Do you really need to take that lunch break?
Lunch break habits, like workplace habits, vary in different cultures. In the western culture, it’s almost taboo to even have a decent lunch break where you get out of your office, enjoy nature and eat a proper lunch without working or talking about work. More often than not, they are slack about lunch and work through lunch breaks.
In my conversation with Donna McGeorge, author of the book The First 2 Hours, she shared her experience with lunch breaks in China and this is what she observed: Chinese people take their lunch breaks seriously! But why do they do that?
At 12 noon, the workplace empties out, everyone takes their break, eats their nutritious lunch, gets out in nature, and finally gets a nap before starting their afternoon shift. It’s a simple routine, but one that helped them recharge their energy for the afternoon ahead.
Starting this will really depend on how you define lunch for yourself and how it could be more spectacular for you. At times, it could just be a change of scenery or just literally a change of where you eat and work. This is because we anchor different thoughts in different spaces. When you are at your desk, you are usually in work mode; when you are sitting on your sofa, that’s your place of relaxation. It’s different for everybody. You just have to decide what works for you.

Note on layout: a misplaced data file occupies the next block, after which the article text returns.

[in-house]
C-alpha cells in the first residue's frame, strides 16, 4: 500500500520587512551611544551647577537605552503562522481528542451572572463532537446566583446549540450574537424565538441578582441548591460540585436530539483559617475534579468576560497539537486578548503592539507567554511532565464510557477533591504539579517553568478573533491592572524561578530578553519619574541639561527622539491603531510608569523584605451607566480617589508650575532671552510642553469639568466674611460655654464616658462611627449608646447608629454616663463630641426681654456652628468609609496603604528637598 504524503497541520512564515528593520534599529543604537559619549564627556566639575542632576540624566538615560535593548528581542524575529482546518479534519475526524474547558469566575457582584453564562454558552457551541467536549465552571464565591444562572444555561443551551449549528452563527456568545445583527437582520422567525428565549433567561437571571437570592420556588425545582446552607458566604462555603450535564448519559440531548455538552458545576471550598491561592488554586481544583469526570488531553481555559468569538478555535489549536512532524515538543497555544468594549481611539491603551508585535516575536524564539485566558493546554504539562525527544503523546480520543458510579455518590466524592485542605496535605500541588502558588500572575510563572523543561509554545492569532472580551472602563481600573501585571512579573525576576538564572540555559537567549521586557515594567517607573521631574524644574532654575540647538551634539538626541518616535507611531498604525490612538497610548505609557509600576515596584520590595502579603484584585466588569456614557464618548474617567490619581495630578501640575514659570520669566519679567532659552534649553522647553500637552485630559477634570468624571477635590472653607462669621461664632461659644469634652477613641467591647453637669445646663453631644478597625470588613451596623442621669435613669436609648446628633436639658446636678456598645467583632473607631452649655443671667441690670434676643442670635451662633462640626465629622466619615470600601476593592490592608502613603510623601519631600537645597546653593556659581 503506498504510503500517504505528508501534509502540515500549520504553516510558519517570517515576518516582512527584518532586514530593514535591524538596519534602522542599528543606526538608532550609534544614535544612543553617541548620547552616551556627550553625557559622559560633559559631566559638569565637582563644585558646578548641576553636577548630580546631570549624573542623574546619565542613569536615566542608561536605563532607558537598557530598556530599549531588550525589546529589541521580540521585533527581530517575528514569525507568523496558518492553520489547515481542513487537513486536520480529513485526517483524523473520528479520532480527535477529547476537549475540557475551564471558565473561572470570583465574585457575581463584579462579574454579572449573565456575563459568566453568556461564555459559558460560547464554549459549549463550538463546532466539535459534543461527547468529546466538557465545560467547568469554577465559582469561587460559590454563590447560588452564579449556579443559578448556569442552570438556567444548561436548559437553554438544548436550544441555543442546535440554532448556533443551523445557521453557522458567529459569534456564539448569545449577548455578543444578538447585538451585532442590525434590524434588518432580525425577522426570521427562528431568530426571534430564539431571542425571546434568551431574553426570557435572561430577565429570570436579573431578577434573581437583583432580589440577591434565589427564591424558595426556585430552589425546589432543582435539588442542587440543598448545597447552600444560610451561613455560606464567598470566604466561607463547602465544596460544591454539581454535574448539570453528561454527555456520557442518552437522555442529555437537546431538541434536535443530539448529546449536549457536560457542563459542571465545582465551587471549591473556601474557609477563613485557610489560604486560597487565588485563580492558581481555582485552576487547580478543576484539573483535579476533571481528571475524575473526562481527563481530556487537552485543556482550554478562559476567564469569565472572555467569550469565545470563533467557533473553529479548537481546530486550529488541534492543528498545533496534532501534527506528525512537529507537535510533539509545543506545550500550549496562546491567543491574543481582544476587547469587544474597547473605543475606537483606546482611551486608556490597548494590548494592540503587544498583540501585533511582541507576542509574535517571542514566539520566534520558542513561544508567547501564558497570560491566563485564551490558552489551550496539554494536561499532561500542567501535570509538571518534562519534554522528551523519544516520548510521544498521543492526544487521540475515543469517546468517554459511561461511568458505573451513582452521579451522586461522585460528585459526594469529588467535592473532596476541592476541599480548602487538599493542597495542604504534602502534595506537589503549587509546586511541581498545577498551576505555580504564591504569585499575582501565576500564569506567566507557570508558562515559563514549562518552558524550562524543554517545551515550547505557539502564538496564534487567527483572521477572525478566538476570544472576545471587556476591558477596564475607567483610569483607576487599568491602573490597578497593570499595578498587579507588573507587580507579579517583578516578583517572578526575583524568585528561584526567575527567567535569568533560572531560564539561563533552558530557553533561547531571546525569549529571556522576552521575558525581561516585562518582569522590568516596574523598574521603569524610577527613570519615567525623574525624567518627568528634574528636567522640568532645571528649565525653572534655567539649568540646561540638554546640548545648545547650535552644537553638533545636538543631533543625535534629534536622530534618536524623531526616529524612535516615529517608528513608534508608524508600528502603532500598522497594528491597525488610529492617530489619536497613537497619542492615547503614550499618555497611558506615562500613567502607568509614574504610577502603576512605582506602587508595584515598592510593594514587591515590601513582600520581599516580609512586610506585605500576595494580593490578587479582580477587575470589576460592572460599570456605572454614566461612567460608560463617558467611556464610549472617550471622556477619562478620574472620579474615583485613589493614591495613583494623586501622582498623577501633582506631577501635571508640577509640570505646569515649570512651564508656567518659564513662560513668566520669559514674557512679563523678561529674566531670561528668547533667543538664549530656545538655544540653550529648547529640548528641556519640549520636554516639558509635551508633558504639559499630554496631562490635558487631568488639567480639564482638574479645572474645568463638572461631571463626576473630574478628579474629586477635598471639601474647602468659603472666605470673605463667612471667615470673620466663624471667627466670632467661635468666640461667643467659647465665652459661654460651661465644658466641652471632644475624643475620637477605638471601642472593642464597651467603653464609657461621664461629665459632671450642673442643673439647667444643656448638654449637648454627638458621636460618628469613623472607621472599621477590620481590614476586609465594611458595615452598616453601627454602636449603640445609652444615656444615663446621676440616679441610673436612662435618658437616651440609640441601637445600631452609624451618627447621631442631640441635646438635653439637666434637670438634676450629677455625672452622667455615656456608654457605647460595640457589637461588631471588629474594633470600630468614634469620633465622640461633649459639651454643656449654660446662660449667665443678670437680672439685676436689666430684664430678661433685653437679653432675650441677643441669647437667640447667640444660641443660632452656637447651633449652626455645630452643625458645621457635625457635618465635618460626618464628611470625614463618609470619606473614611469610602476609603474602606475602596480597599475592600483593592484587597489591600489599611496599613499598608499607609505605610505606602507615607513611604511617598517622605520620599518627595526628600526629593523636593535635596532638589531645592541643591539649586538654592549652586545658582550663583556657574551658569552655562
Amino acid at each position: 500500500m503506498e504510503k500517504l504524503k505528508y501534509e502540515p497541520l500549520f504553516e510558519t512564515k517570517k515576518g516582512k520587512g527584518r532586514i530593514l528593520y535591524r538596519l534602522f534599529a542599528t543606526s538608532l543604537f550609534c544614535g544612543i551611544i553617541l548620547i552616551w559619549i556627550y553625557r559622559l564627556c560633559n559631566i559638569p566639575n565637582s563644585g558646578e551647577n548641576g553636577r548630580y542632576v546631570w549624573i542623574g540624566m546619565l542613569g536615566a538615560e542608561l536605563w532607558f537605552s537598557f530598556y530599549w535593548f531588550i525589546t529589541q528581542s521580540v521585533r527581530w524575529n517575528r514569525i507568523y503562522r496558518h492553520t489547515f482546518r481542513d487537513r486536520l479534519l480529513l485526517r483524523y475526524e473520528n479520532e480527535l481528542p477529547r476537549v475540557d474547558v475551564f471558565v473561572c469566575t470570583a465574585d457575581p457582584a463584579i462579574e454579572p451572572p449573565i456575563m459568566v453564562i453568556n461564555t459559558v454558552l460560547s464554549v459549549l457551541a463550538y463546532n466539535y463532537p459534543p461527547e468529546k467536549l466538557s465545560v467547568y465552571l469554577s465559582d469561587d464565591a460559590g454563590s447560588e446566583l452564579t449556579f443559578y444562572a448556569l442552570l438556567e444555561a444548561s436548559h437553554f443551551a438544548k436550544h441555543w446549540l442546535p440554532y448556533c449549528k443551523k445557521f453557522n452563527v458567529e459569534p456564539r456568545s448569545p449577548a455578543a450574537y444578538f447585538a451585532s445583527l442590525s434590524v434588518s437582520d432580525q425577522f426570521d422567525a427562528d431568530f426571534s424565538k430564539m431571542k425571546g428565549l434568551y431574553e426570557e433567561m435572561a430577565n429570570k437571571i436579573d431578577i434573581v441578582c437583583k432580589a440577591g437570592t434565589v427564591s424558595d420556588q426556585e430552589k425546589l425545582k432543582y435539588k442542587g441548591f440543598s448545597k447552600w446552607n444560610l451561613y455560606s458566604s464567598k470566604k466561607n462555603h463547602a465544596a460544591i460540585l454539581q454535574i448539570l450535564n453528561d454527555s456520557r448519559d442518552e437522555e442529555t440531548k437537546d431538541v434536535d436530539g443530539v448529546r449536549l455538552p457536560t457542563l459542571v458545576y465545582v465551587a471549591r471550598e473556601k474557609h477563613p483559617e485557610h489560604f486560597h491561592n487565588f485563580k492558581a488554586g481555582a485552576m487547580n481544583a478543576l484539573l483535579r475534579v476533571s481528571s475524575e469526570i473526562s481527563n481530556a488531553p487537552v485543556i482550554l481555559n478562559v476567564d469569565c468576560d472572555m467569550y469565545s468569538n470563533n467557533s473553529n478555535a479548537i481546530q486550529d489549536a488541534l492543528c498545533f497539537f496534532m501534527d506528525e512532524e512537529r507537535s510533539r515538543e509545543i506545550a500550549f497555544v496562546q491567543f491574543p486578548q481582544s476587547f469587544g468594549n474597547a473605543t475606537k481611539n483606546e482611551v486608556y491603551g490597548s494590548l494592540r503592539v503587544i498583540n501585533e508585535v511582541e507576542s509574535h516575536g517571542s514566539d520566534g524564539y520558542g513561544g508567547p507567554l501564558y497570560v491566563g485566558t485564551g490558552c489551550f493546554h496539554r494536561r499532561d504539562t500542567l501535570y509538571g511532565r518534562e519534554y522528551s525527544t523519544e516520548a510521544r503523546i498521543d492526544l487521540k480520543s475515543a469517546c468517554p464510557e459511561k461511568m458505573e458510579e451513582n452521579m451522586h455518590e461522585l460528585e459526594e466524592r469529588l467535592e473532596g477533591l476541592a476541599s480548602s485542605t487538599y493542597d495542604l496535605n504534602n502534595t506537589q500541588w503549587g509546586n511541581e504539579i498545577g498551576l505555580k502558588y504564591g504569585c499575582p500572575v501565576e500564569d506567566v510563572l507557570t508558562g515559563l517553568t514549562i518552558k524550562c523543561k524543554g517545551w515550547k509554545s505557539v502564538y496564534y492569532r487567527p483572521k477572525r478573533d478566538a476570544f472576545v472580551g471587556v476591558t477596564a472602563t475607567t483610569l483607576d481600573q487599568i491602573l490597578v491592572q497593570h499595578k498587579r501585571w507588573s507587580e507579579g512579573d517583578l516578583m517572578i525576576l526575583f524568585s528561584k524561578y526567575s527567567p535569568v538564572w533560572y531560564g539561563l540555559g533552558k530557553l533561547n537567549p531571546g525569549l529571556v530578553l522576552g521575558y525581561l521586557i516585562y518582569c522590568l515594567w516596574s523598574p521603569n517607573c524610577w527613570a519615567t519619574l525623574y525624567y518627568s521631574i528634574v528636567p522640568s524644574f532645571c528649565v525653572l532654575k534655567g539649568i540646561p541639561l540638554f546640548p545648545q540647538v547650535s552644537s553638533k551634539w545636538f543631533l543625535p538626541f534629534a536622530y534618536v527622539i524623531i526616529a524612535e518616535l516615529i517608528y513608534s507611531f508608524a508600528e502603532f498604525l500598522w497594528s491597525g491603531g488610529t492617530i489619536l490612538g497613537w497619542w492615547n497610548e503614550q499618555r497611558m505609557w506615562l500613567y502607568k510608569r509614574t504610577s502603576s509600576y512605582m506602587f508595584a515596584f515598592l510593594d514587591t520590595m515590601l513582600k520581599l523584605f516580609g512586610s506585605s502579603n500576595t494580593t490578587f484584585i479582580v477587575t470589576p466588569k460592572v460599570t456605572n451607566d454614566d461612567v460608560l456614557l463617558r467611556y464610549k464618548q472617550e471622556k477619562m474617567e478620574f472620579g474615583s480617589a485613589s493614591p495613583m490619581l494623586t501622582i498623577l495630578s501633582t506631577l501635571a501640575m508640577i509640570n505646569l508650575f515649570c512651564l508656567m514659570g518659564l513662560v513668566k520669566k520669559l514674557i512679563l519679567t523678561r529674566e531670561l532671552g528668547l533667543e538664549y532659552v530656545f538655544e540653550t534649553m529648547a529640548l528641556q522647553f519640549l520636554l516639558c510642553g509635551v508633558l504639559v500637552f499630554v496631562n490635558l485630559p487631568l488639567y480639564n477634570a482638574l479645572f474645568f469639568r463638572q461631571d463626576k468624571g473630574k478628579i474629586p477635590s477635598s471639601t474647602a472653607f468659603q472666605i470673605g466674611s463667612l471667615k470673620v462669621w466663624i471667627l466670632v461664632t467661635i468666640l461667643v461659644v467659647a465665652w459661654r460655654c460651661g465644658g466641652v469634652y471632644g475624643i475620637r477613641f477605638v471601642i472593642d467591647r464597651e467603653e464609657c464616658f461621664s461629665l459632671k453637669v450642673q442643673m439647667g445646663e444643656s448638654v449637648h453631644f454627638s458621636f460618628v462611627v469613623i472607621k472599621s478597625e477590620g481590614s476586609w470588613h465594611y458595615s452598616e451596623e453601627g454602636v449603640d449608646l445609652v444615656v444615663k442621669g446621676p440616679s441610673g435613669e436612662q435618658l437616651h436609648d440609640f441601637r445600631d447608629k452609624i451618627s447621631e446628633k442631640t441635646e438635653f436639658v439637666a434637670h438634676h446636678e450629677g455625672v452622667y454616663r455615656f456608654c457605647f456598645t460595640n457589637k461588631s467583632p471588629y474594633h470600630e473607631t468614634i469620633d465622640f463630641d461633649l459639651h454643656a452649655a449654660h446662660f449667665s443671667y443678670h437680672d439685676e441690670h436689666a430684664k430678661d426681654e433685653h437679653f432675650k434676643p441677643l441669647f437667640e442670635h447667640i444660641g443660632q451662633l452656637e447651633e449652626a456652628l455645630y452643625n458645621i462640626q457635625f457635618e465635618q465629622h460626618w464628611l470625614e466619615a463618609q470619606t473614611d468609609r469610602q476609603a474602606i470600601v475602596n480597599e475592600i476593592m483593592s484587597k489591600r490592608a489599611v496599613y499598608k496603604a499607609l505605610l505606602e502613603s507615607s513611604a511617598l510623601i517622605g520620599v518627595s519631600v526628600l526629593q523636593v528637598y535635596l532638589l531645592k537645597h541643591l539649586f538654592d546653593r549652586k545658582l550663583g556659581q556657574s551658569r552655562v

I personally started not eating lunch at my desk some 3 to 4 years ago and I believe it has improved the way I work and handle my energy during the day.
I challenge you today to start thinking about blocking out your lunchtime to recharge yourself. As Donna said, “in the work that you are doing (as allied health professionals), you cannot be of service and help others if you are not in good shape yourself.” Start the habit one day at a time and see the wonders it can do for you, your energy, and the way you approach work everyday.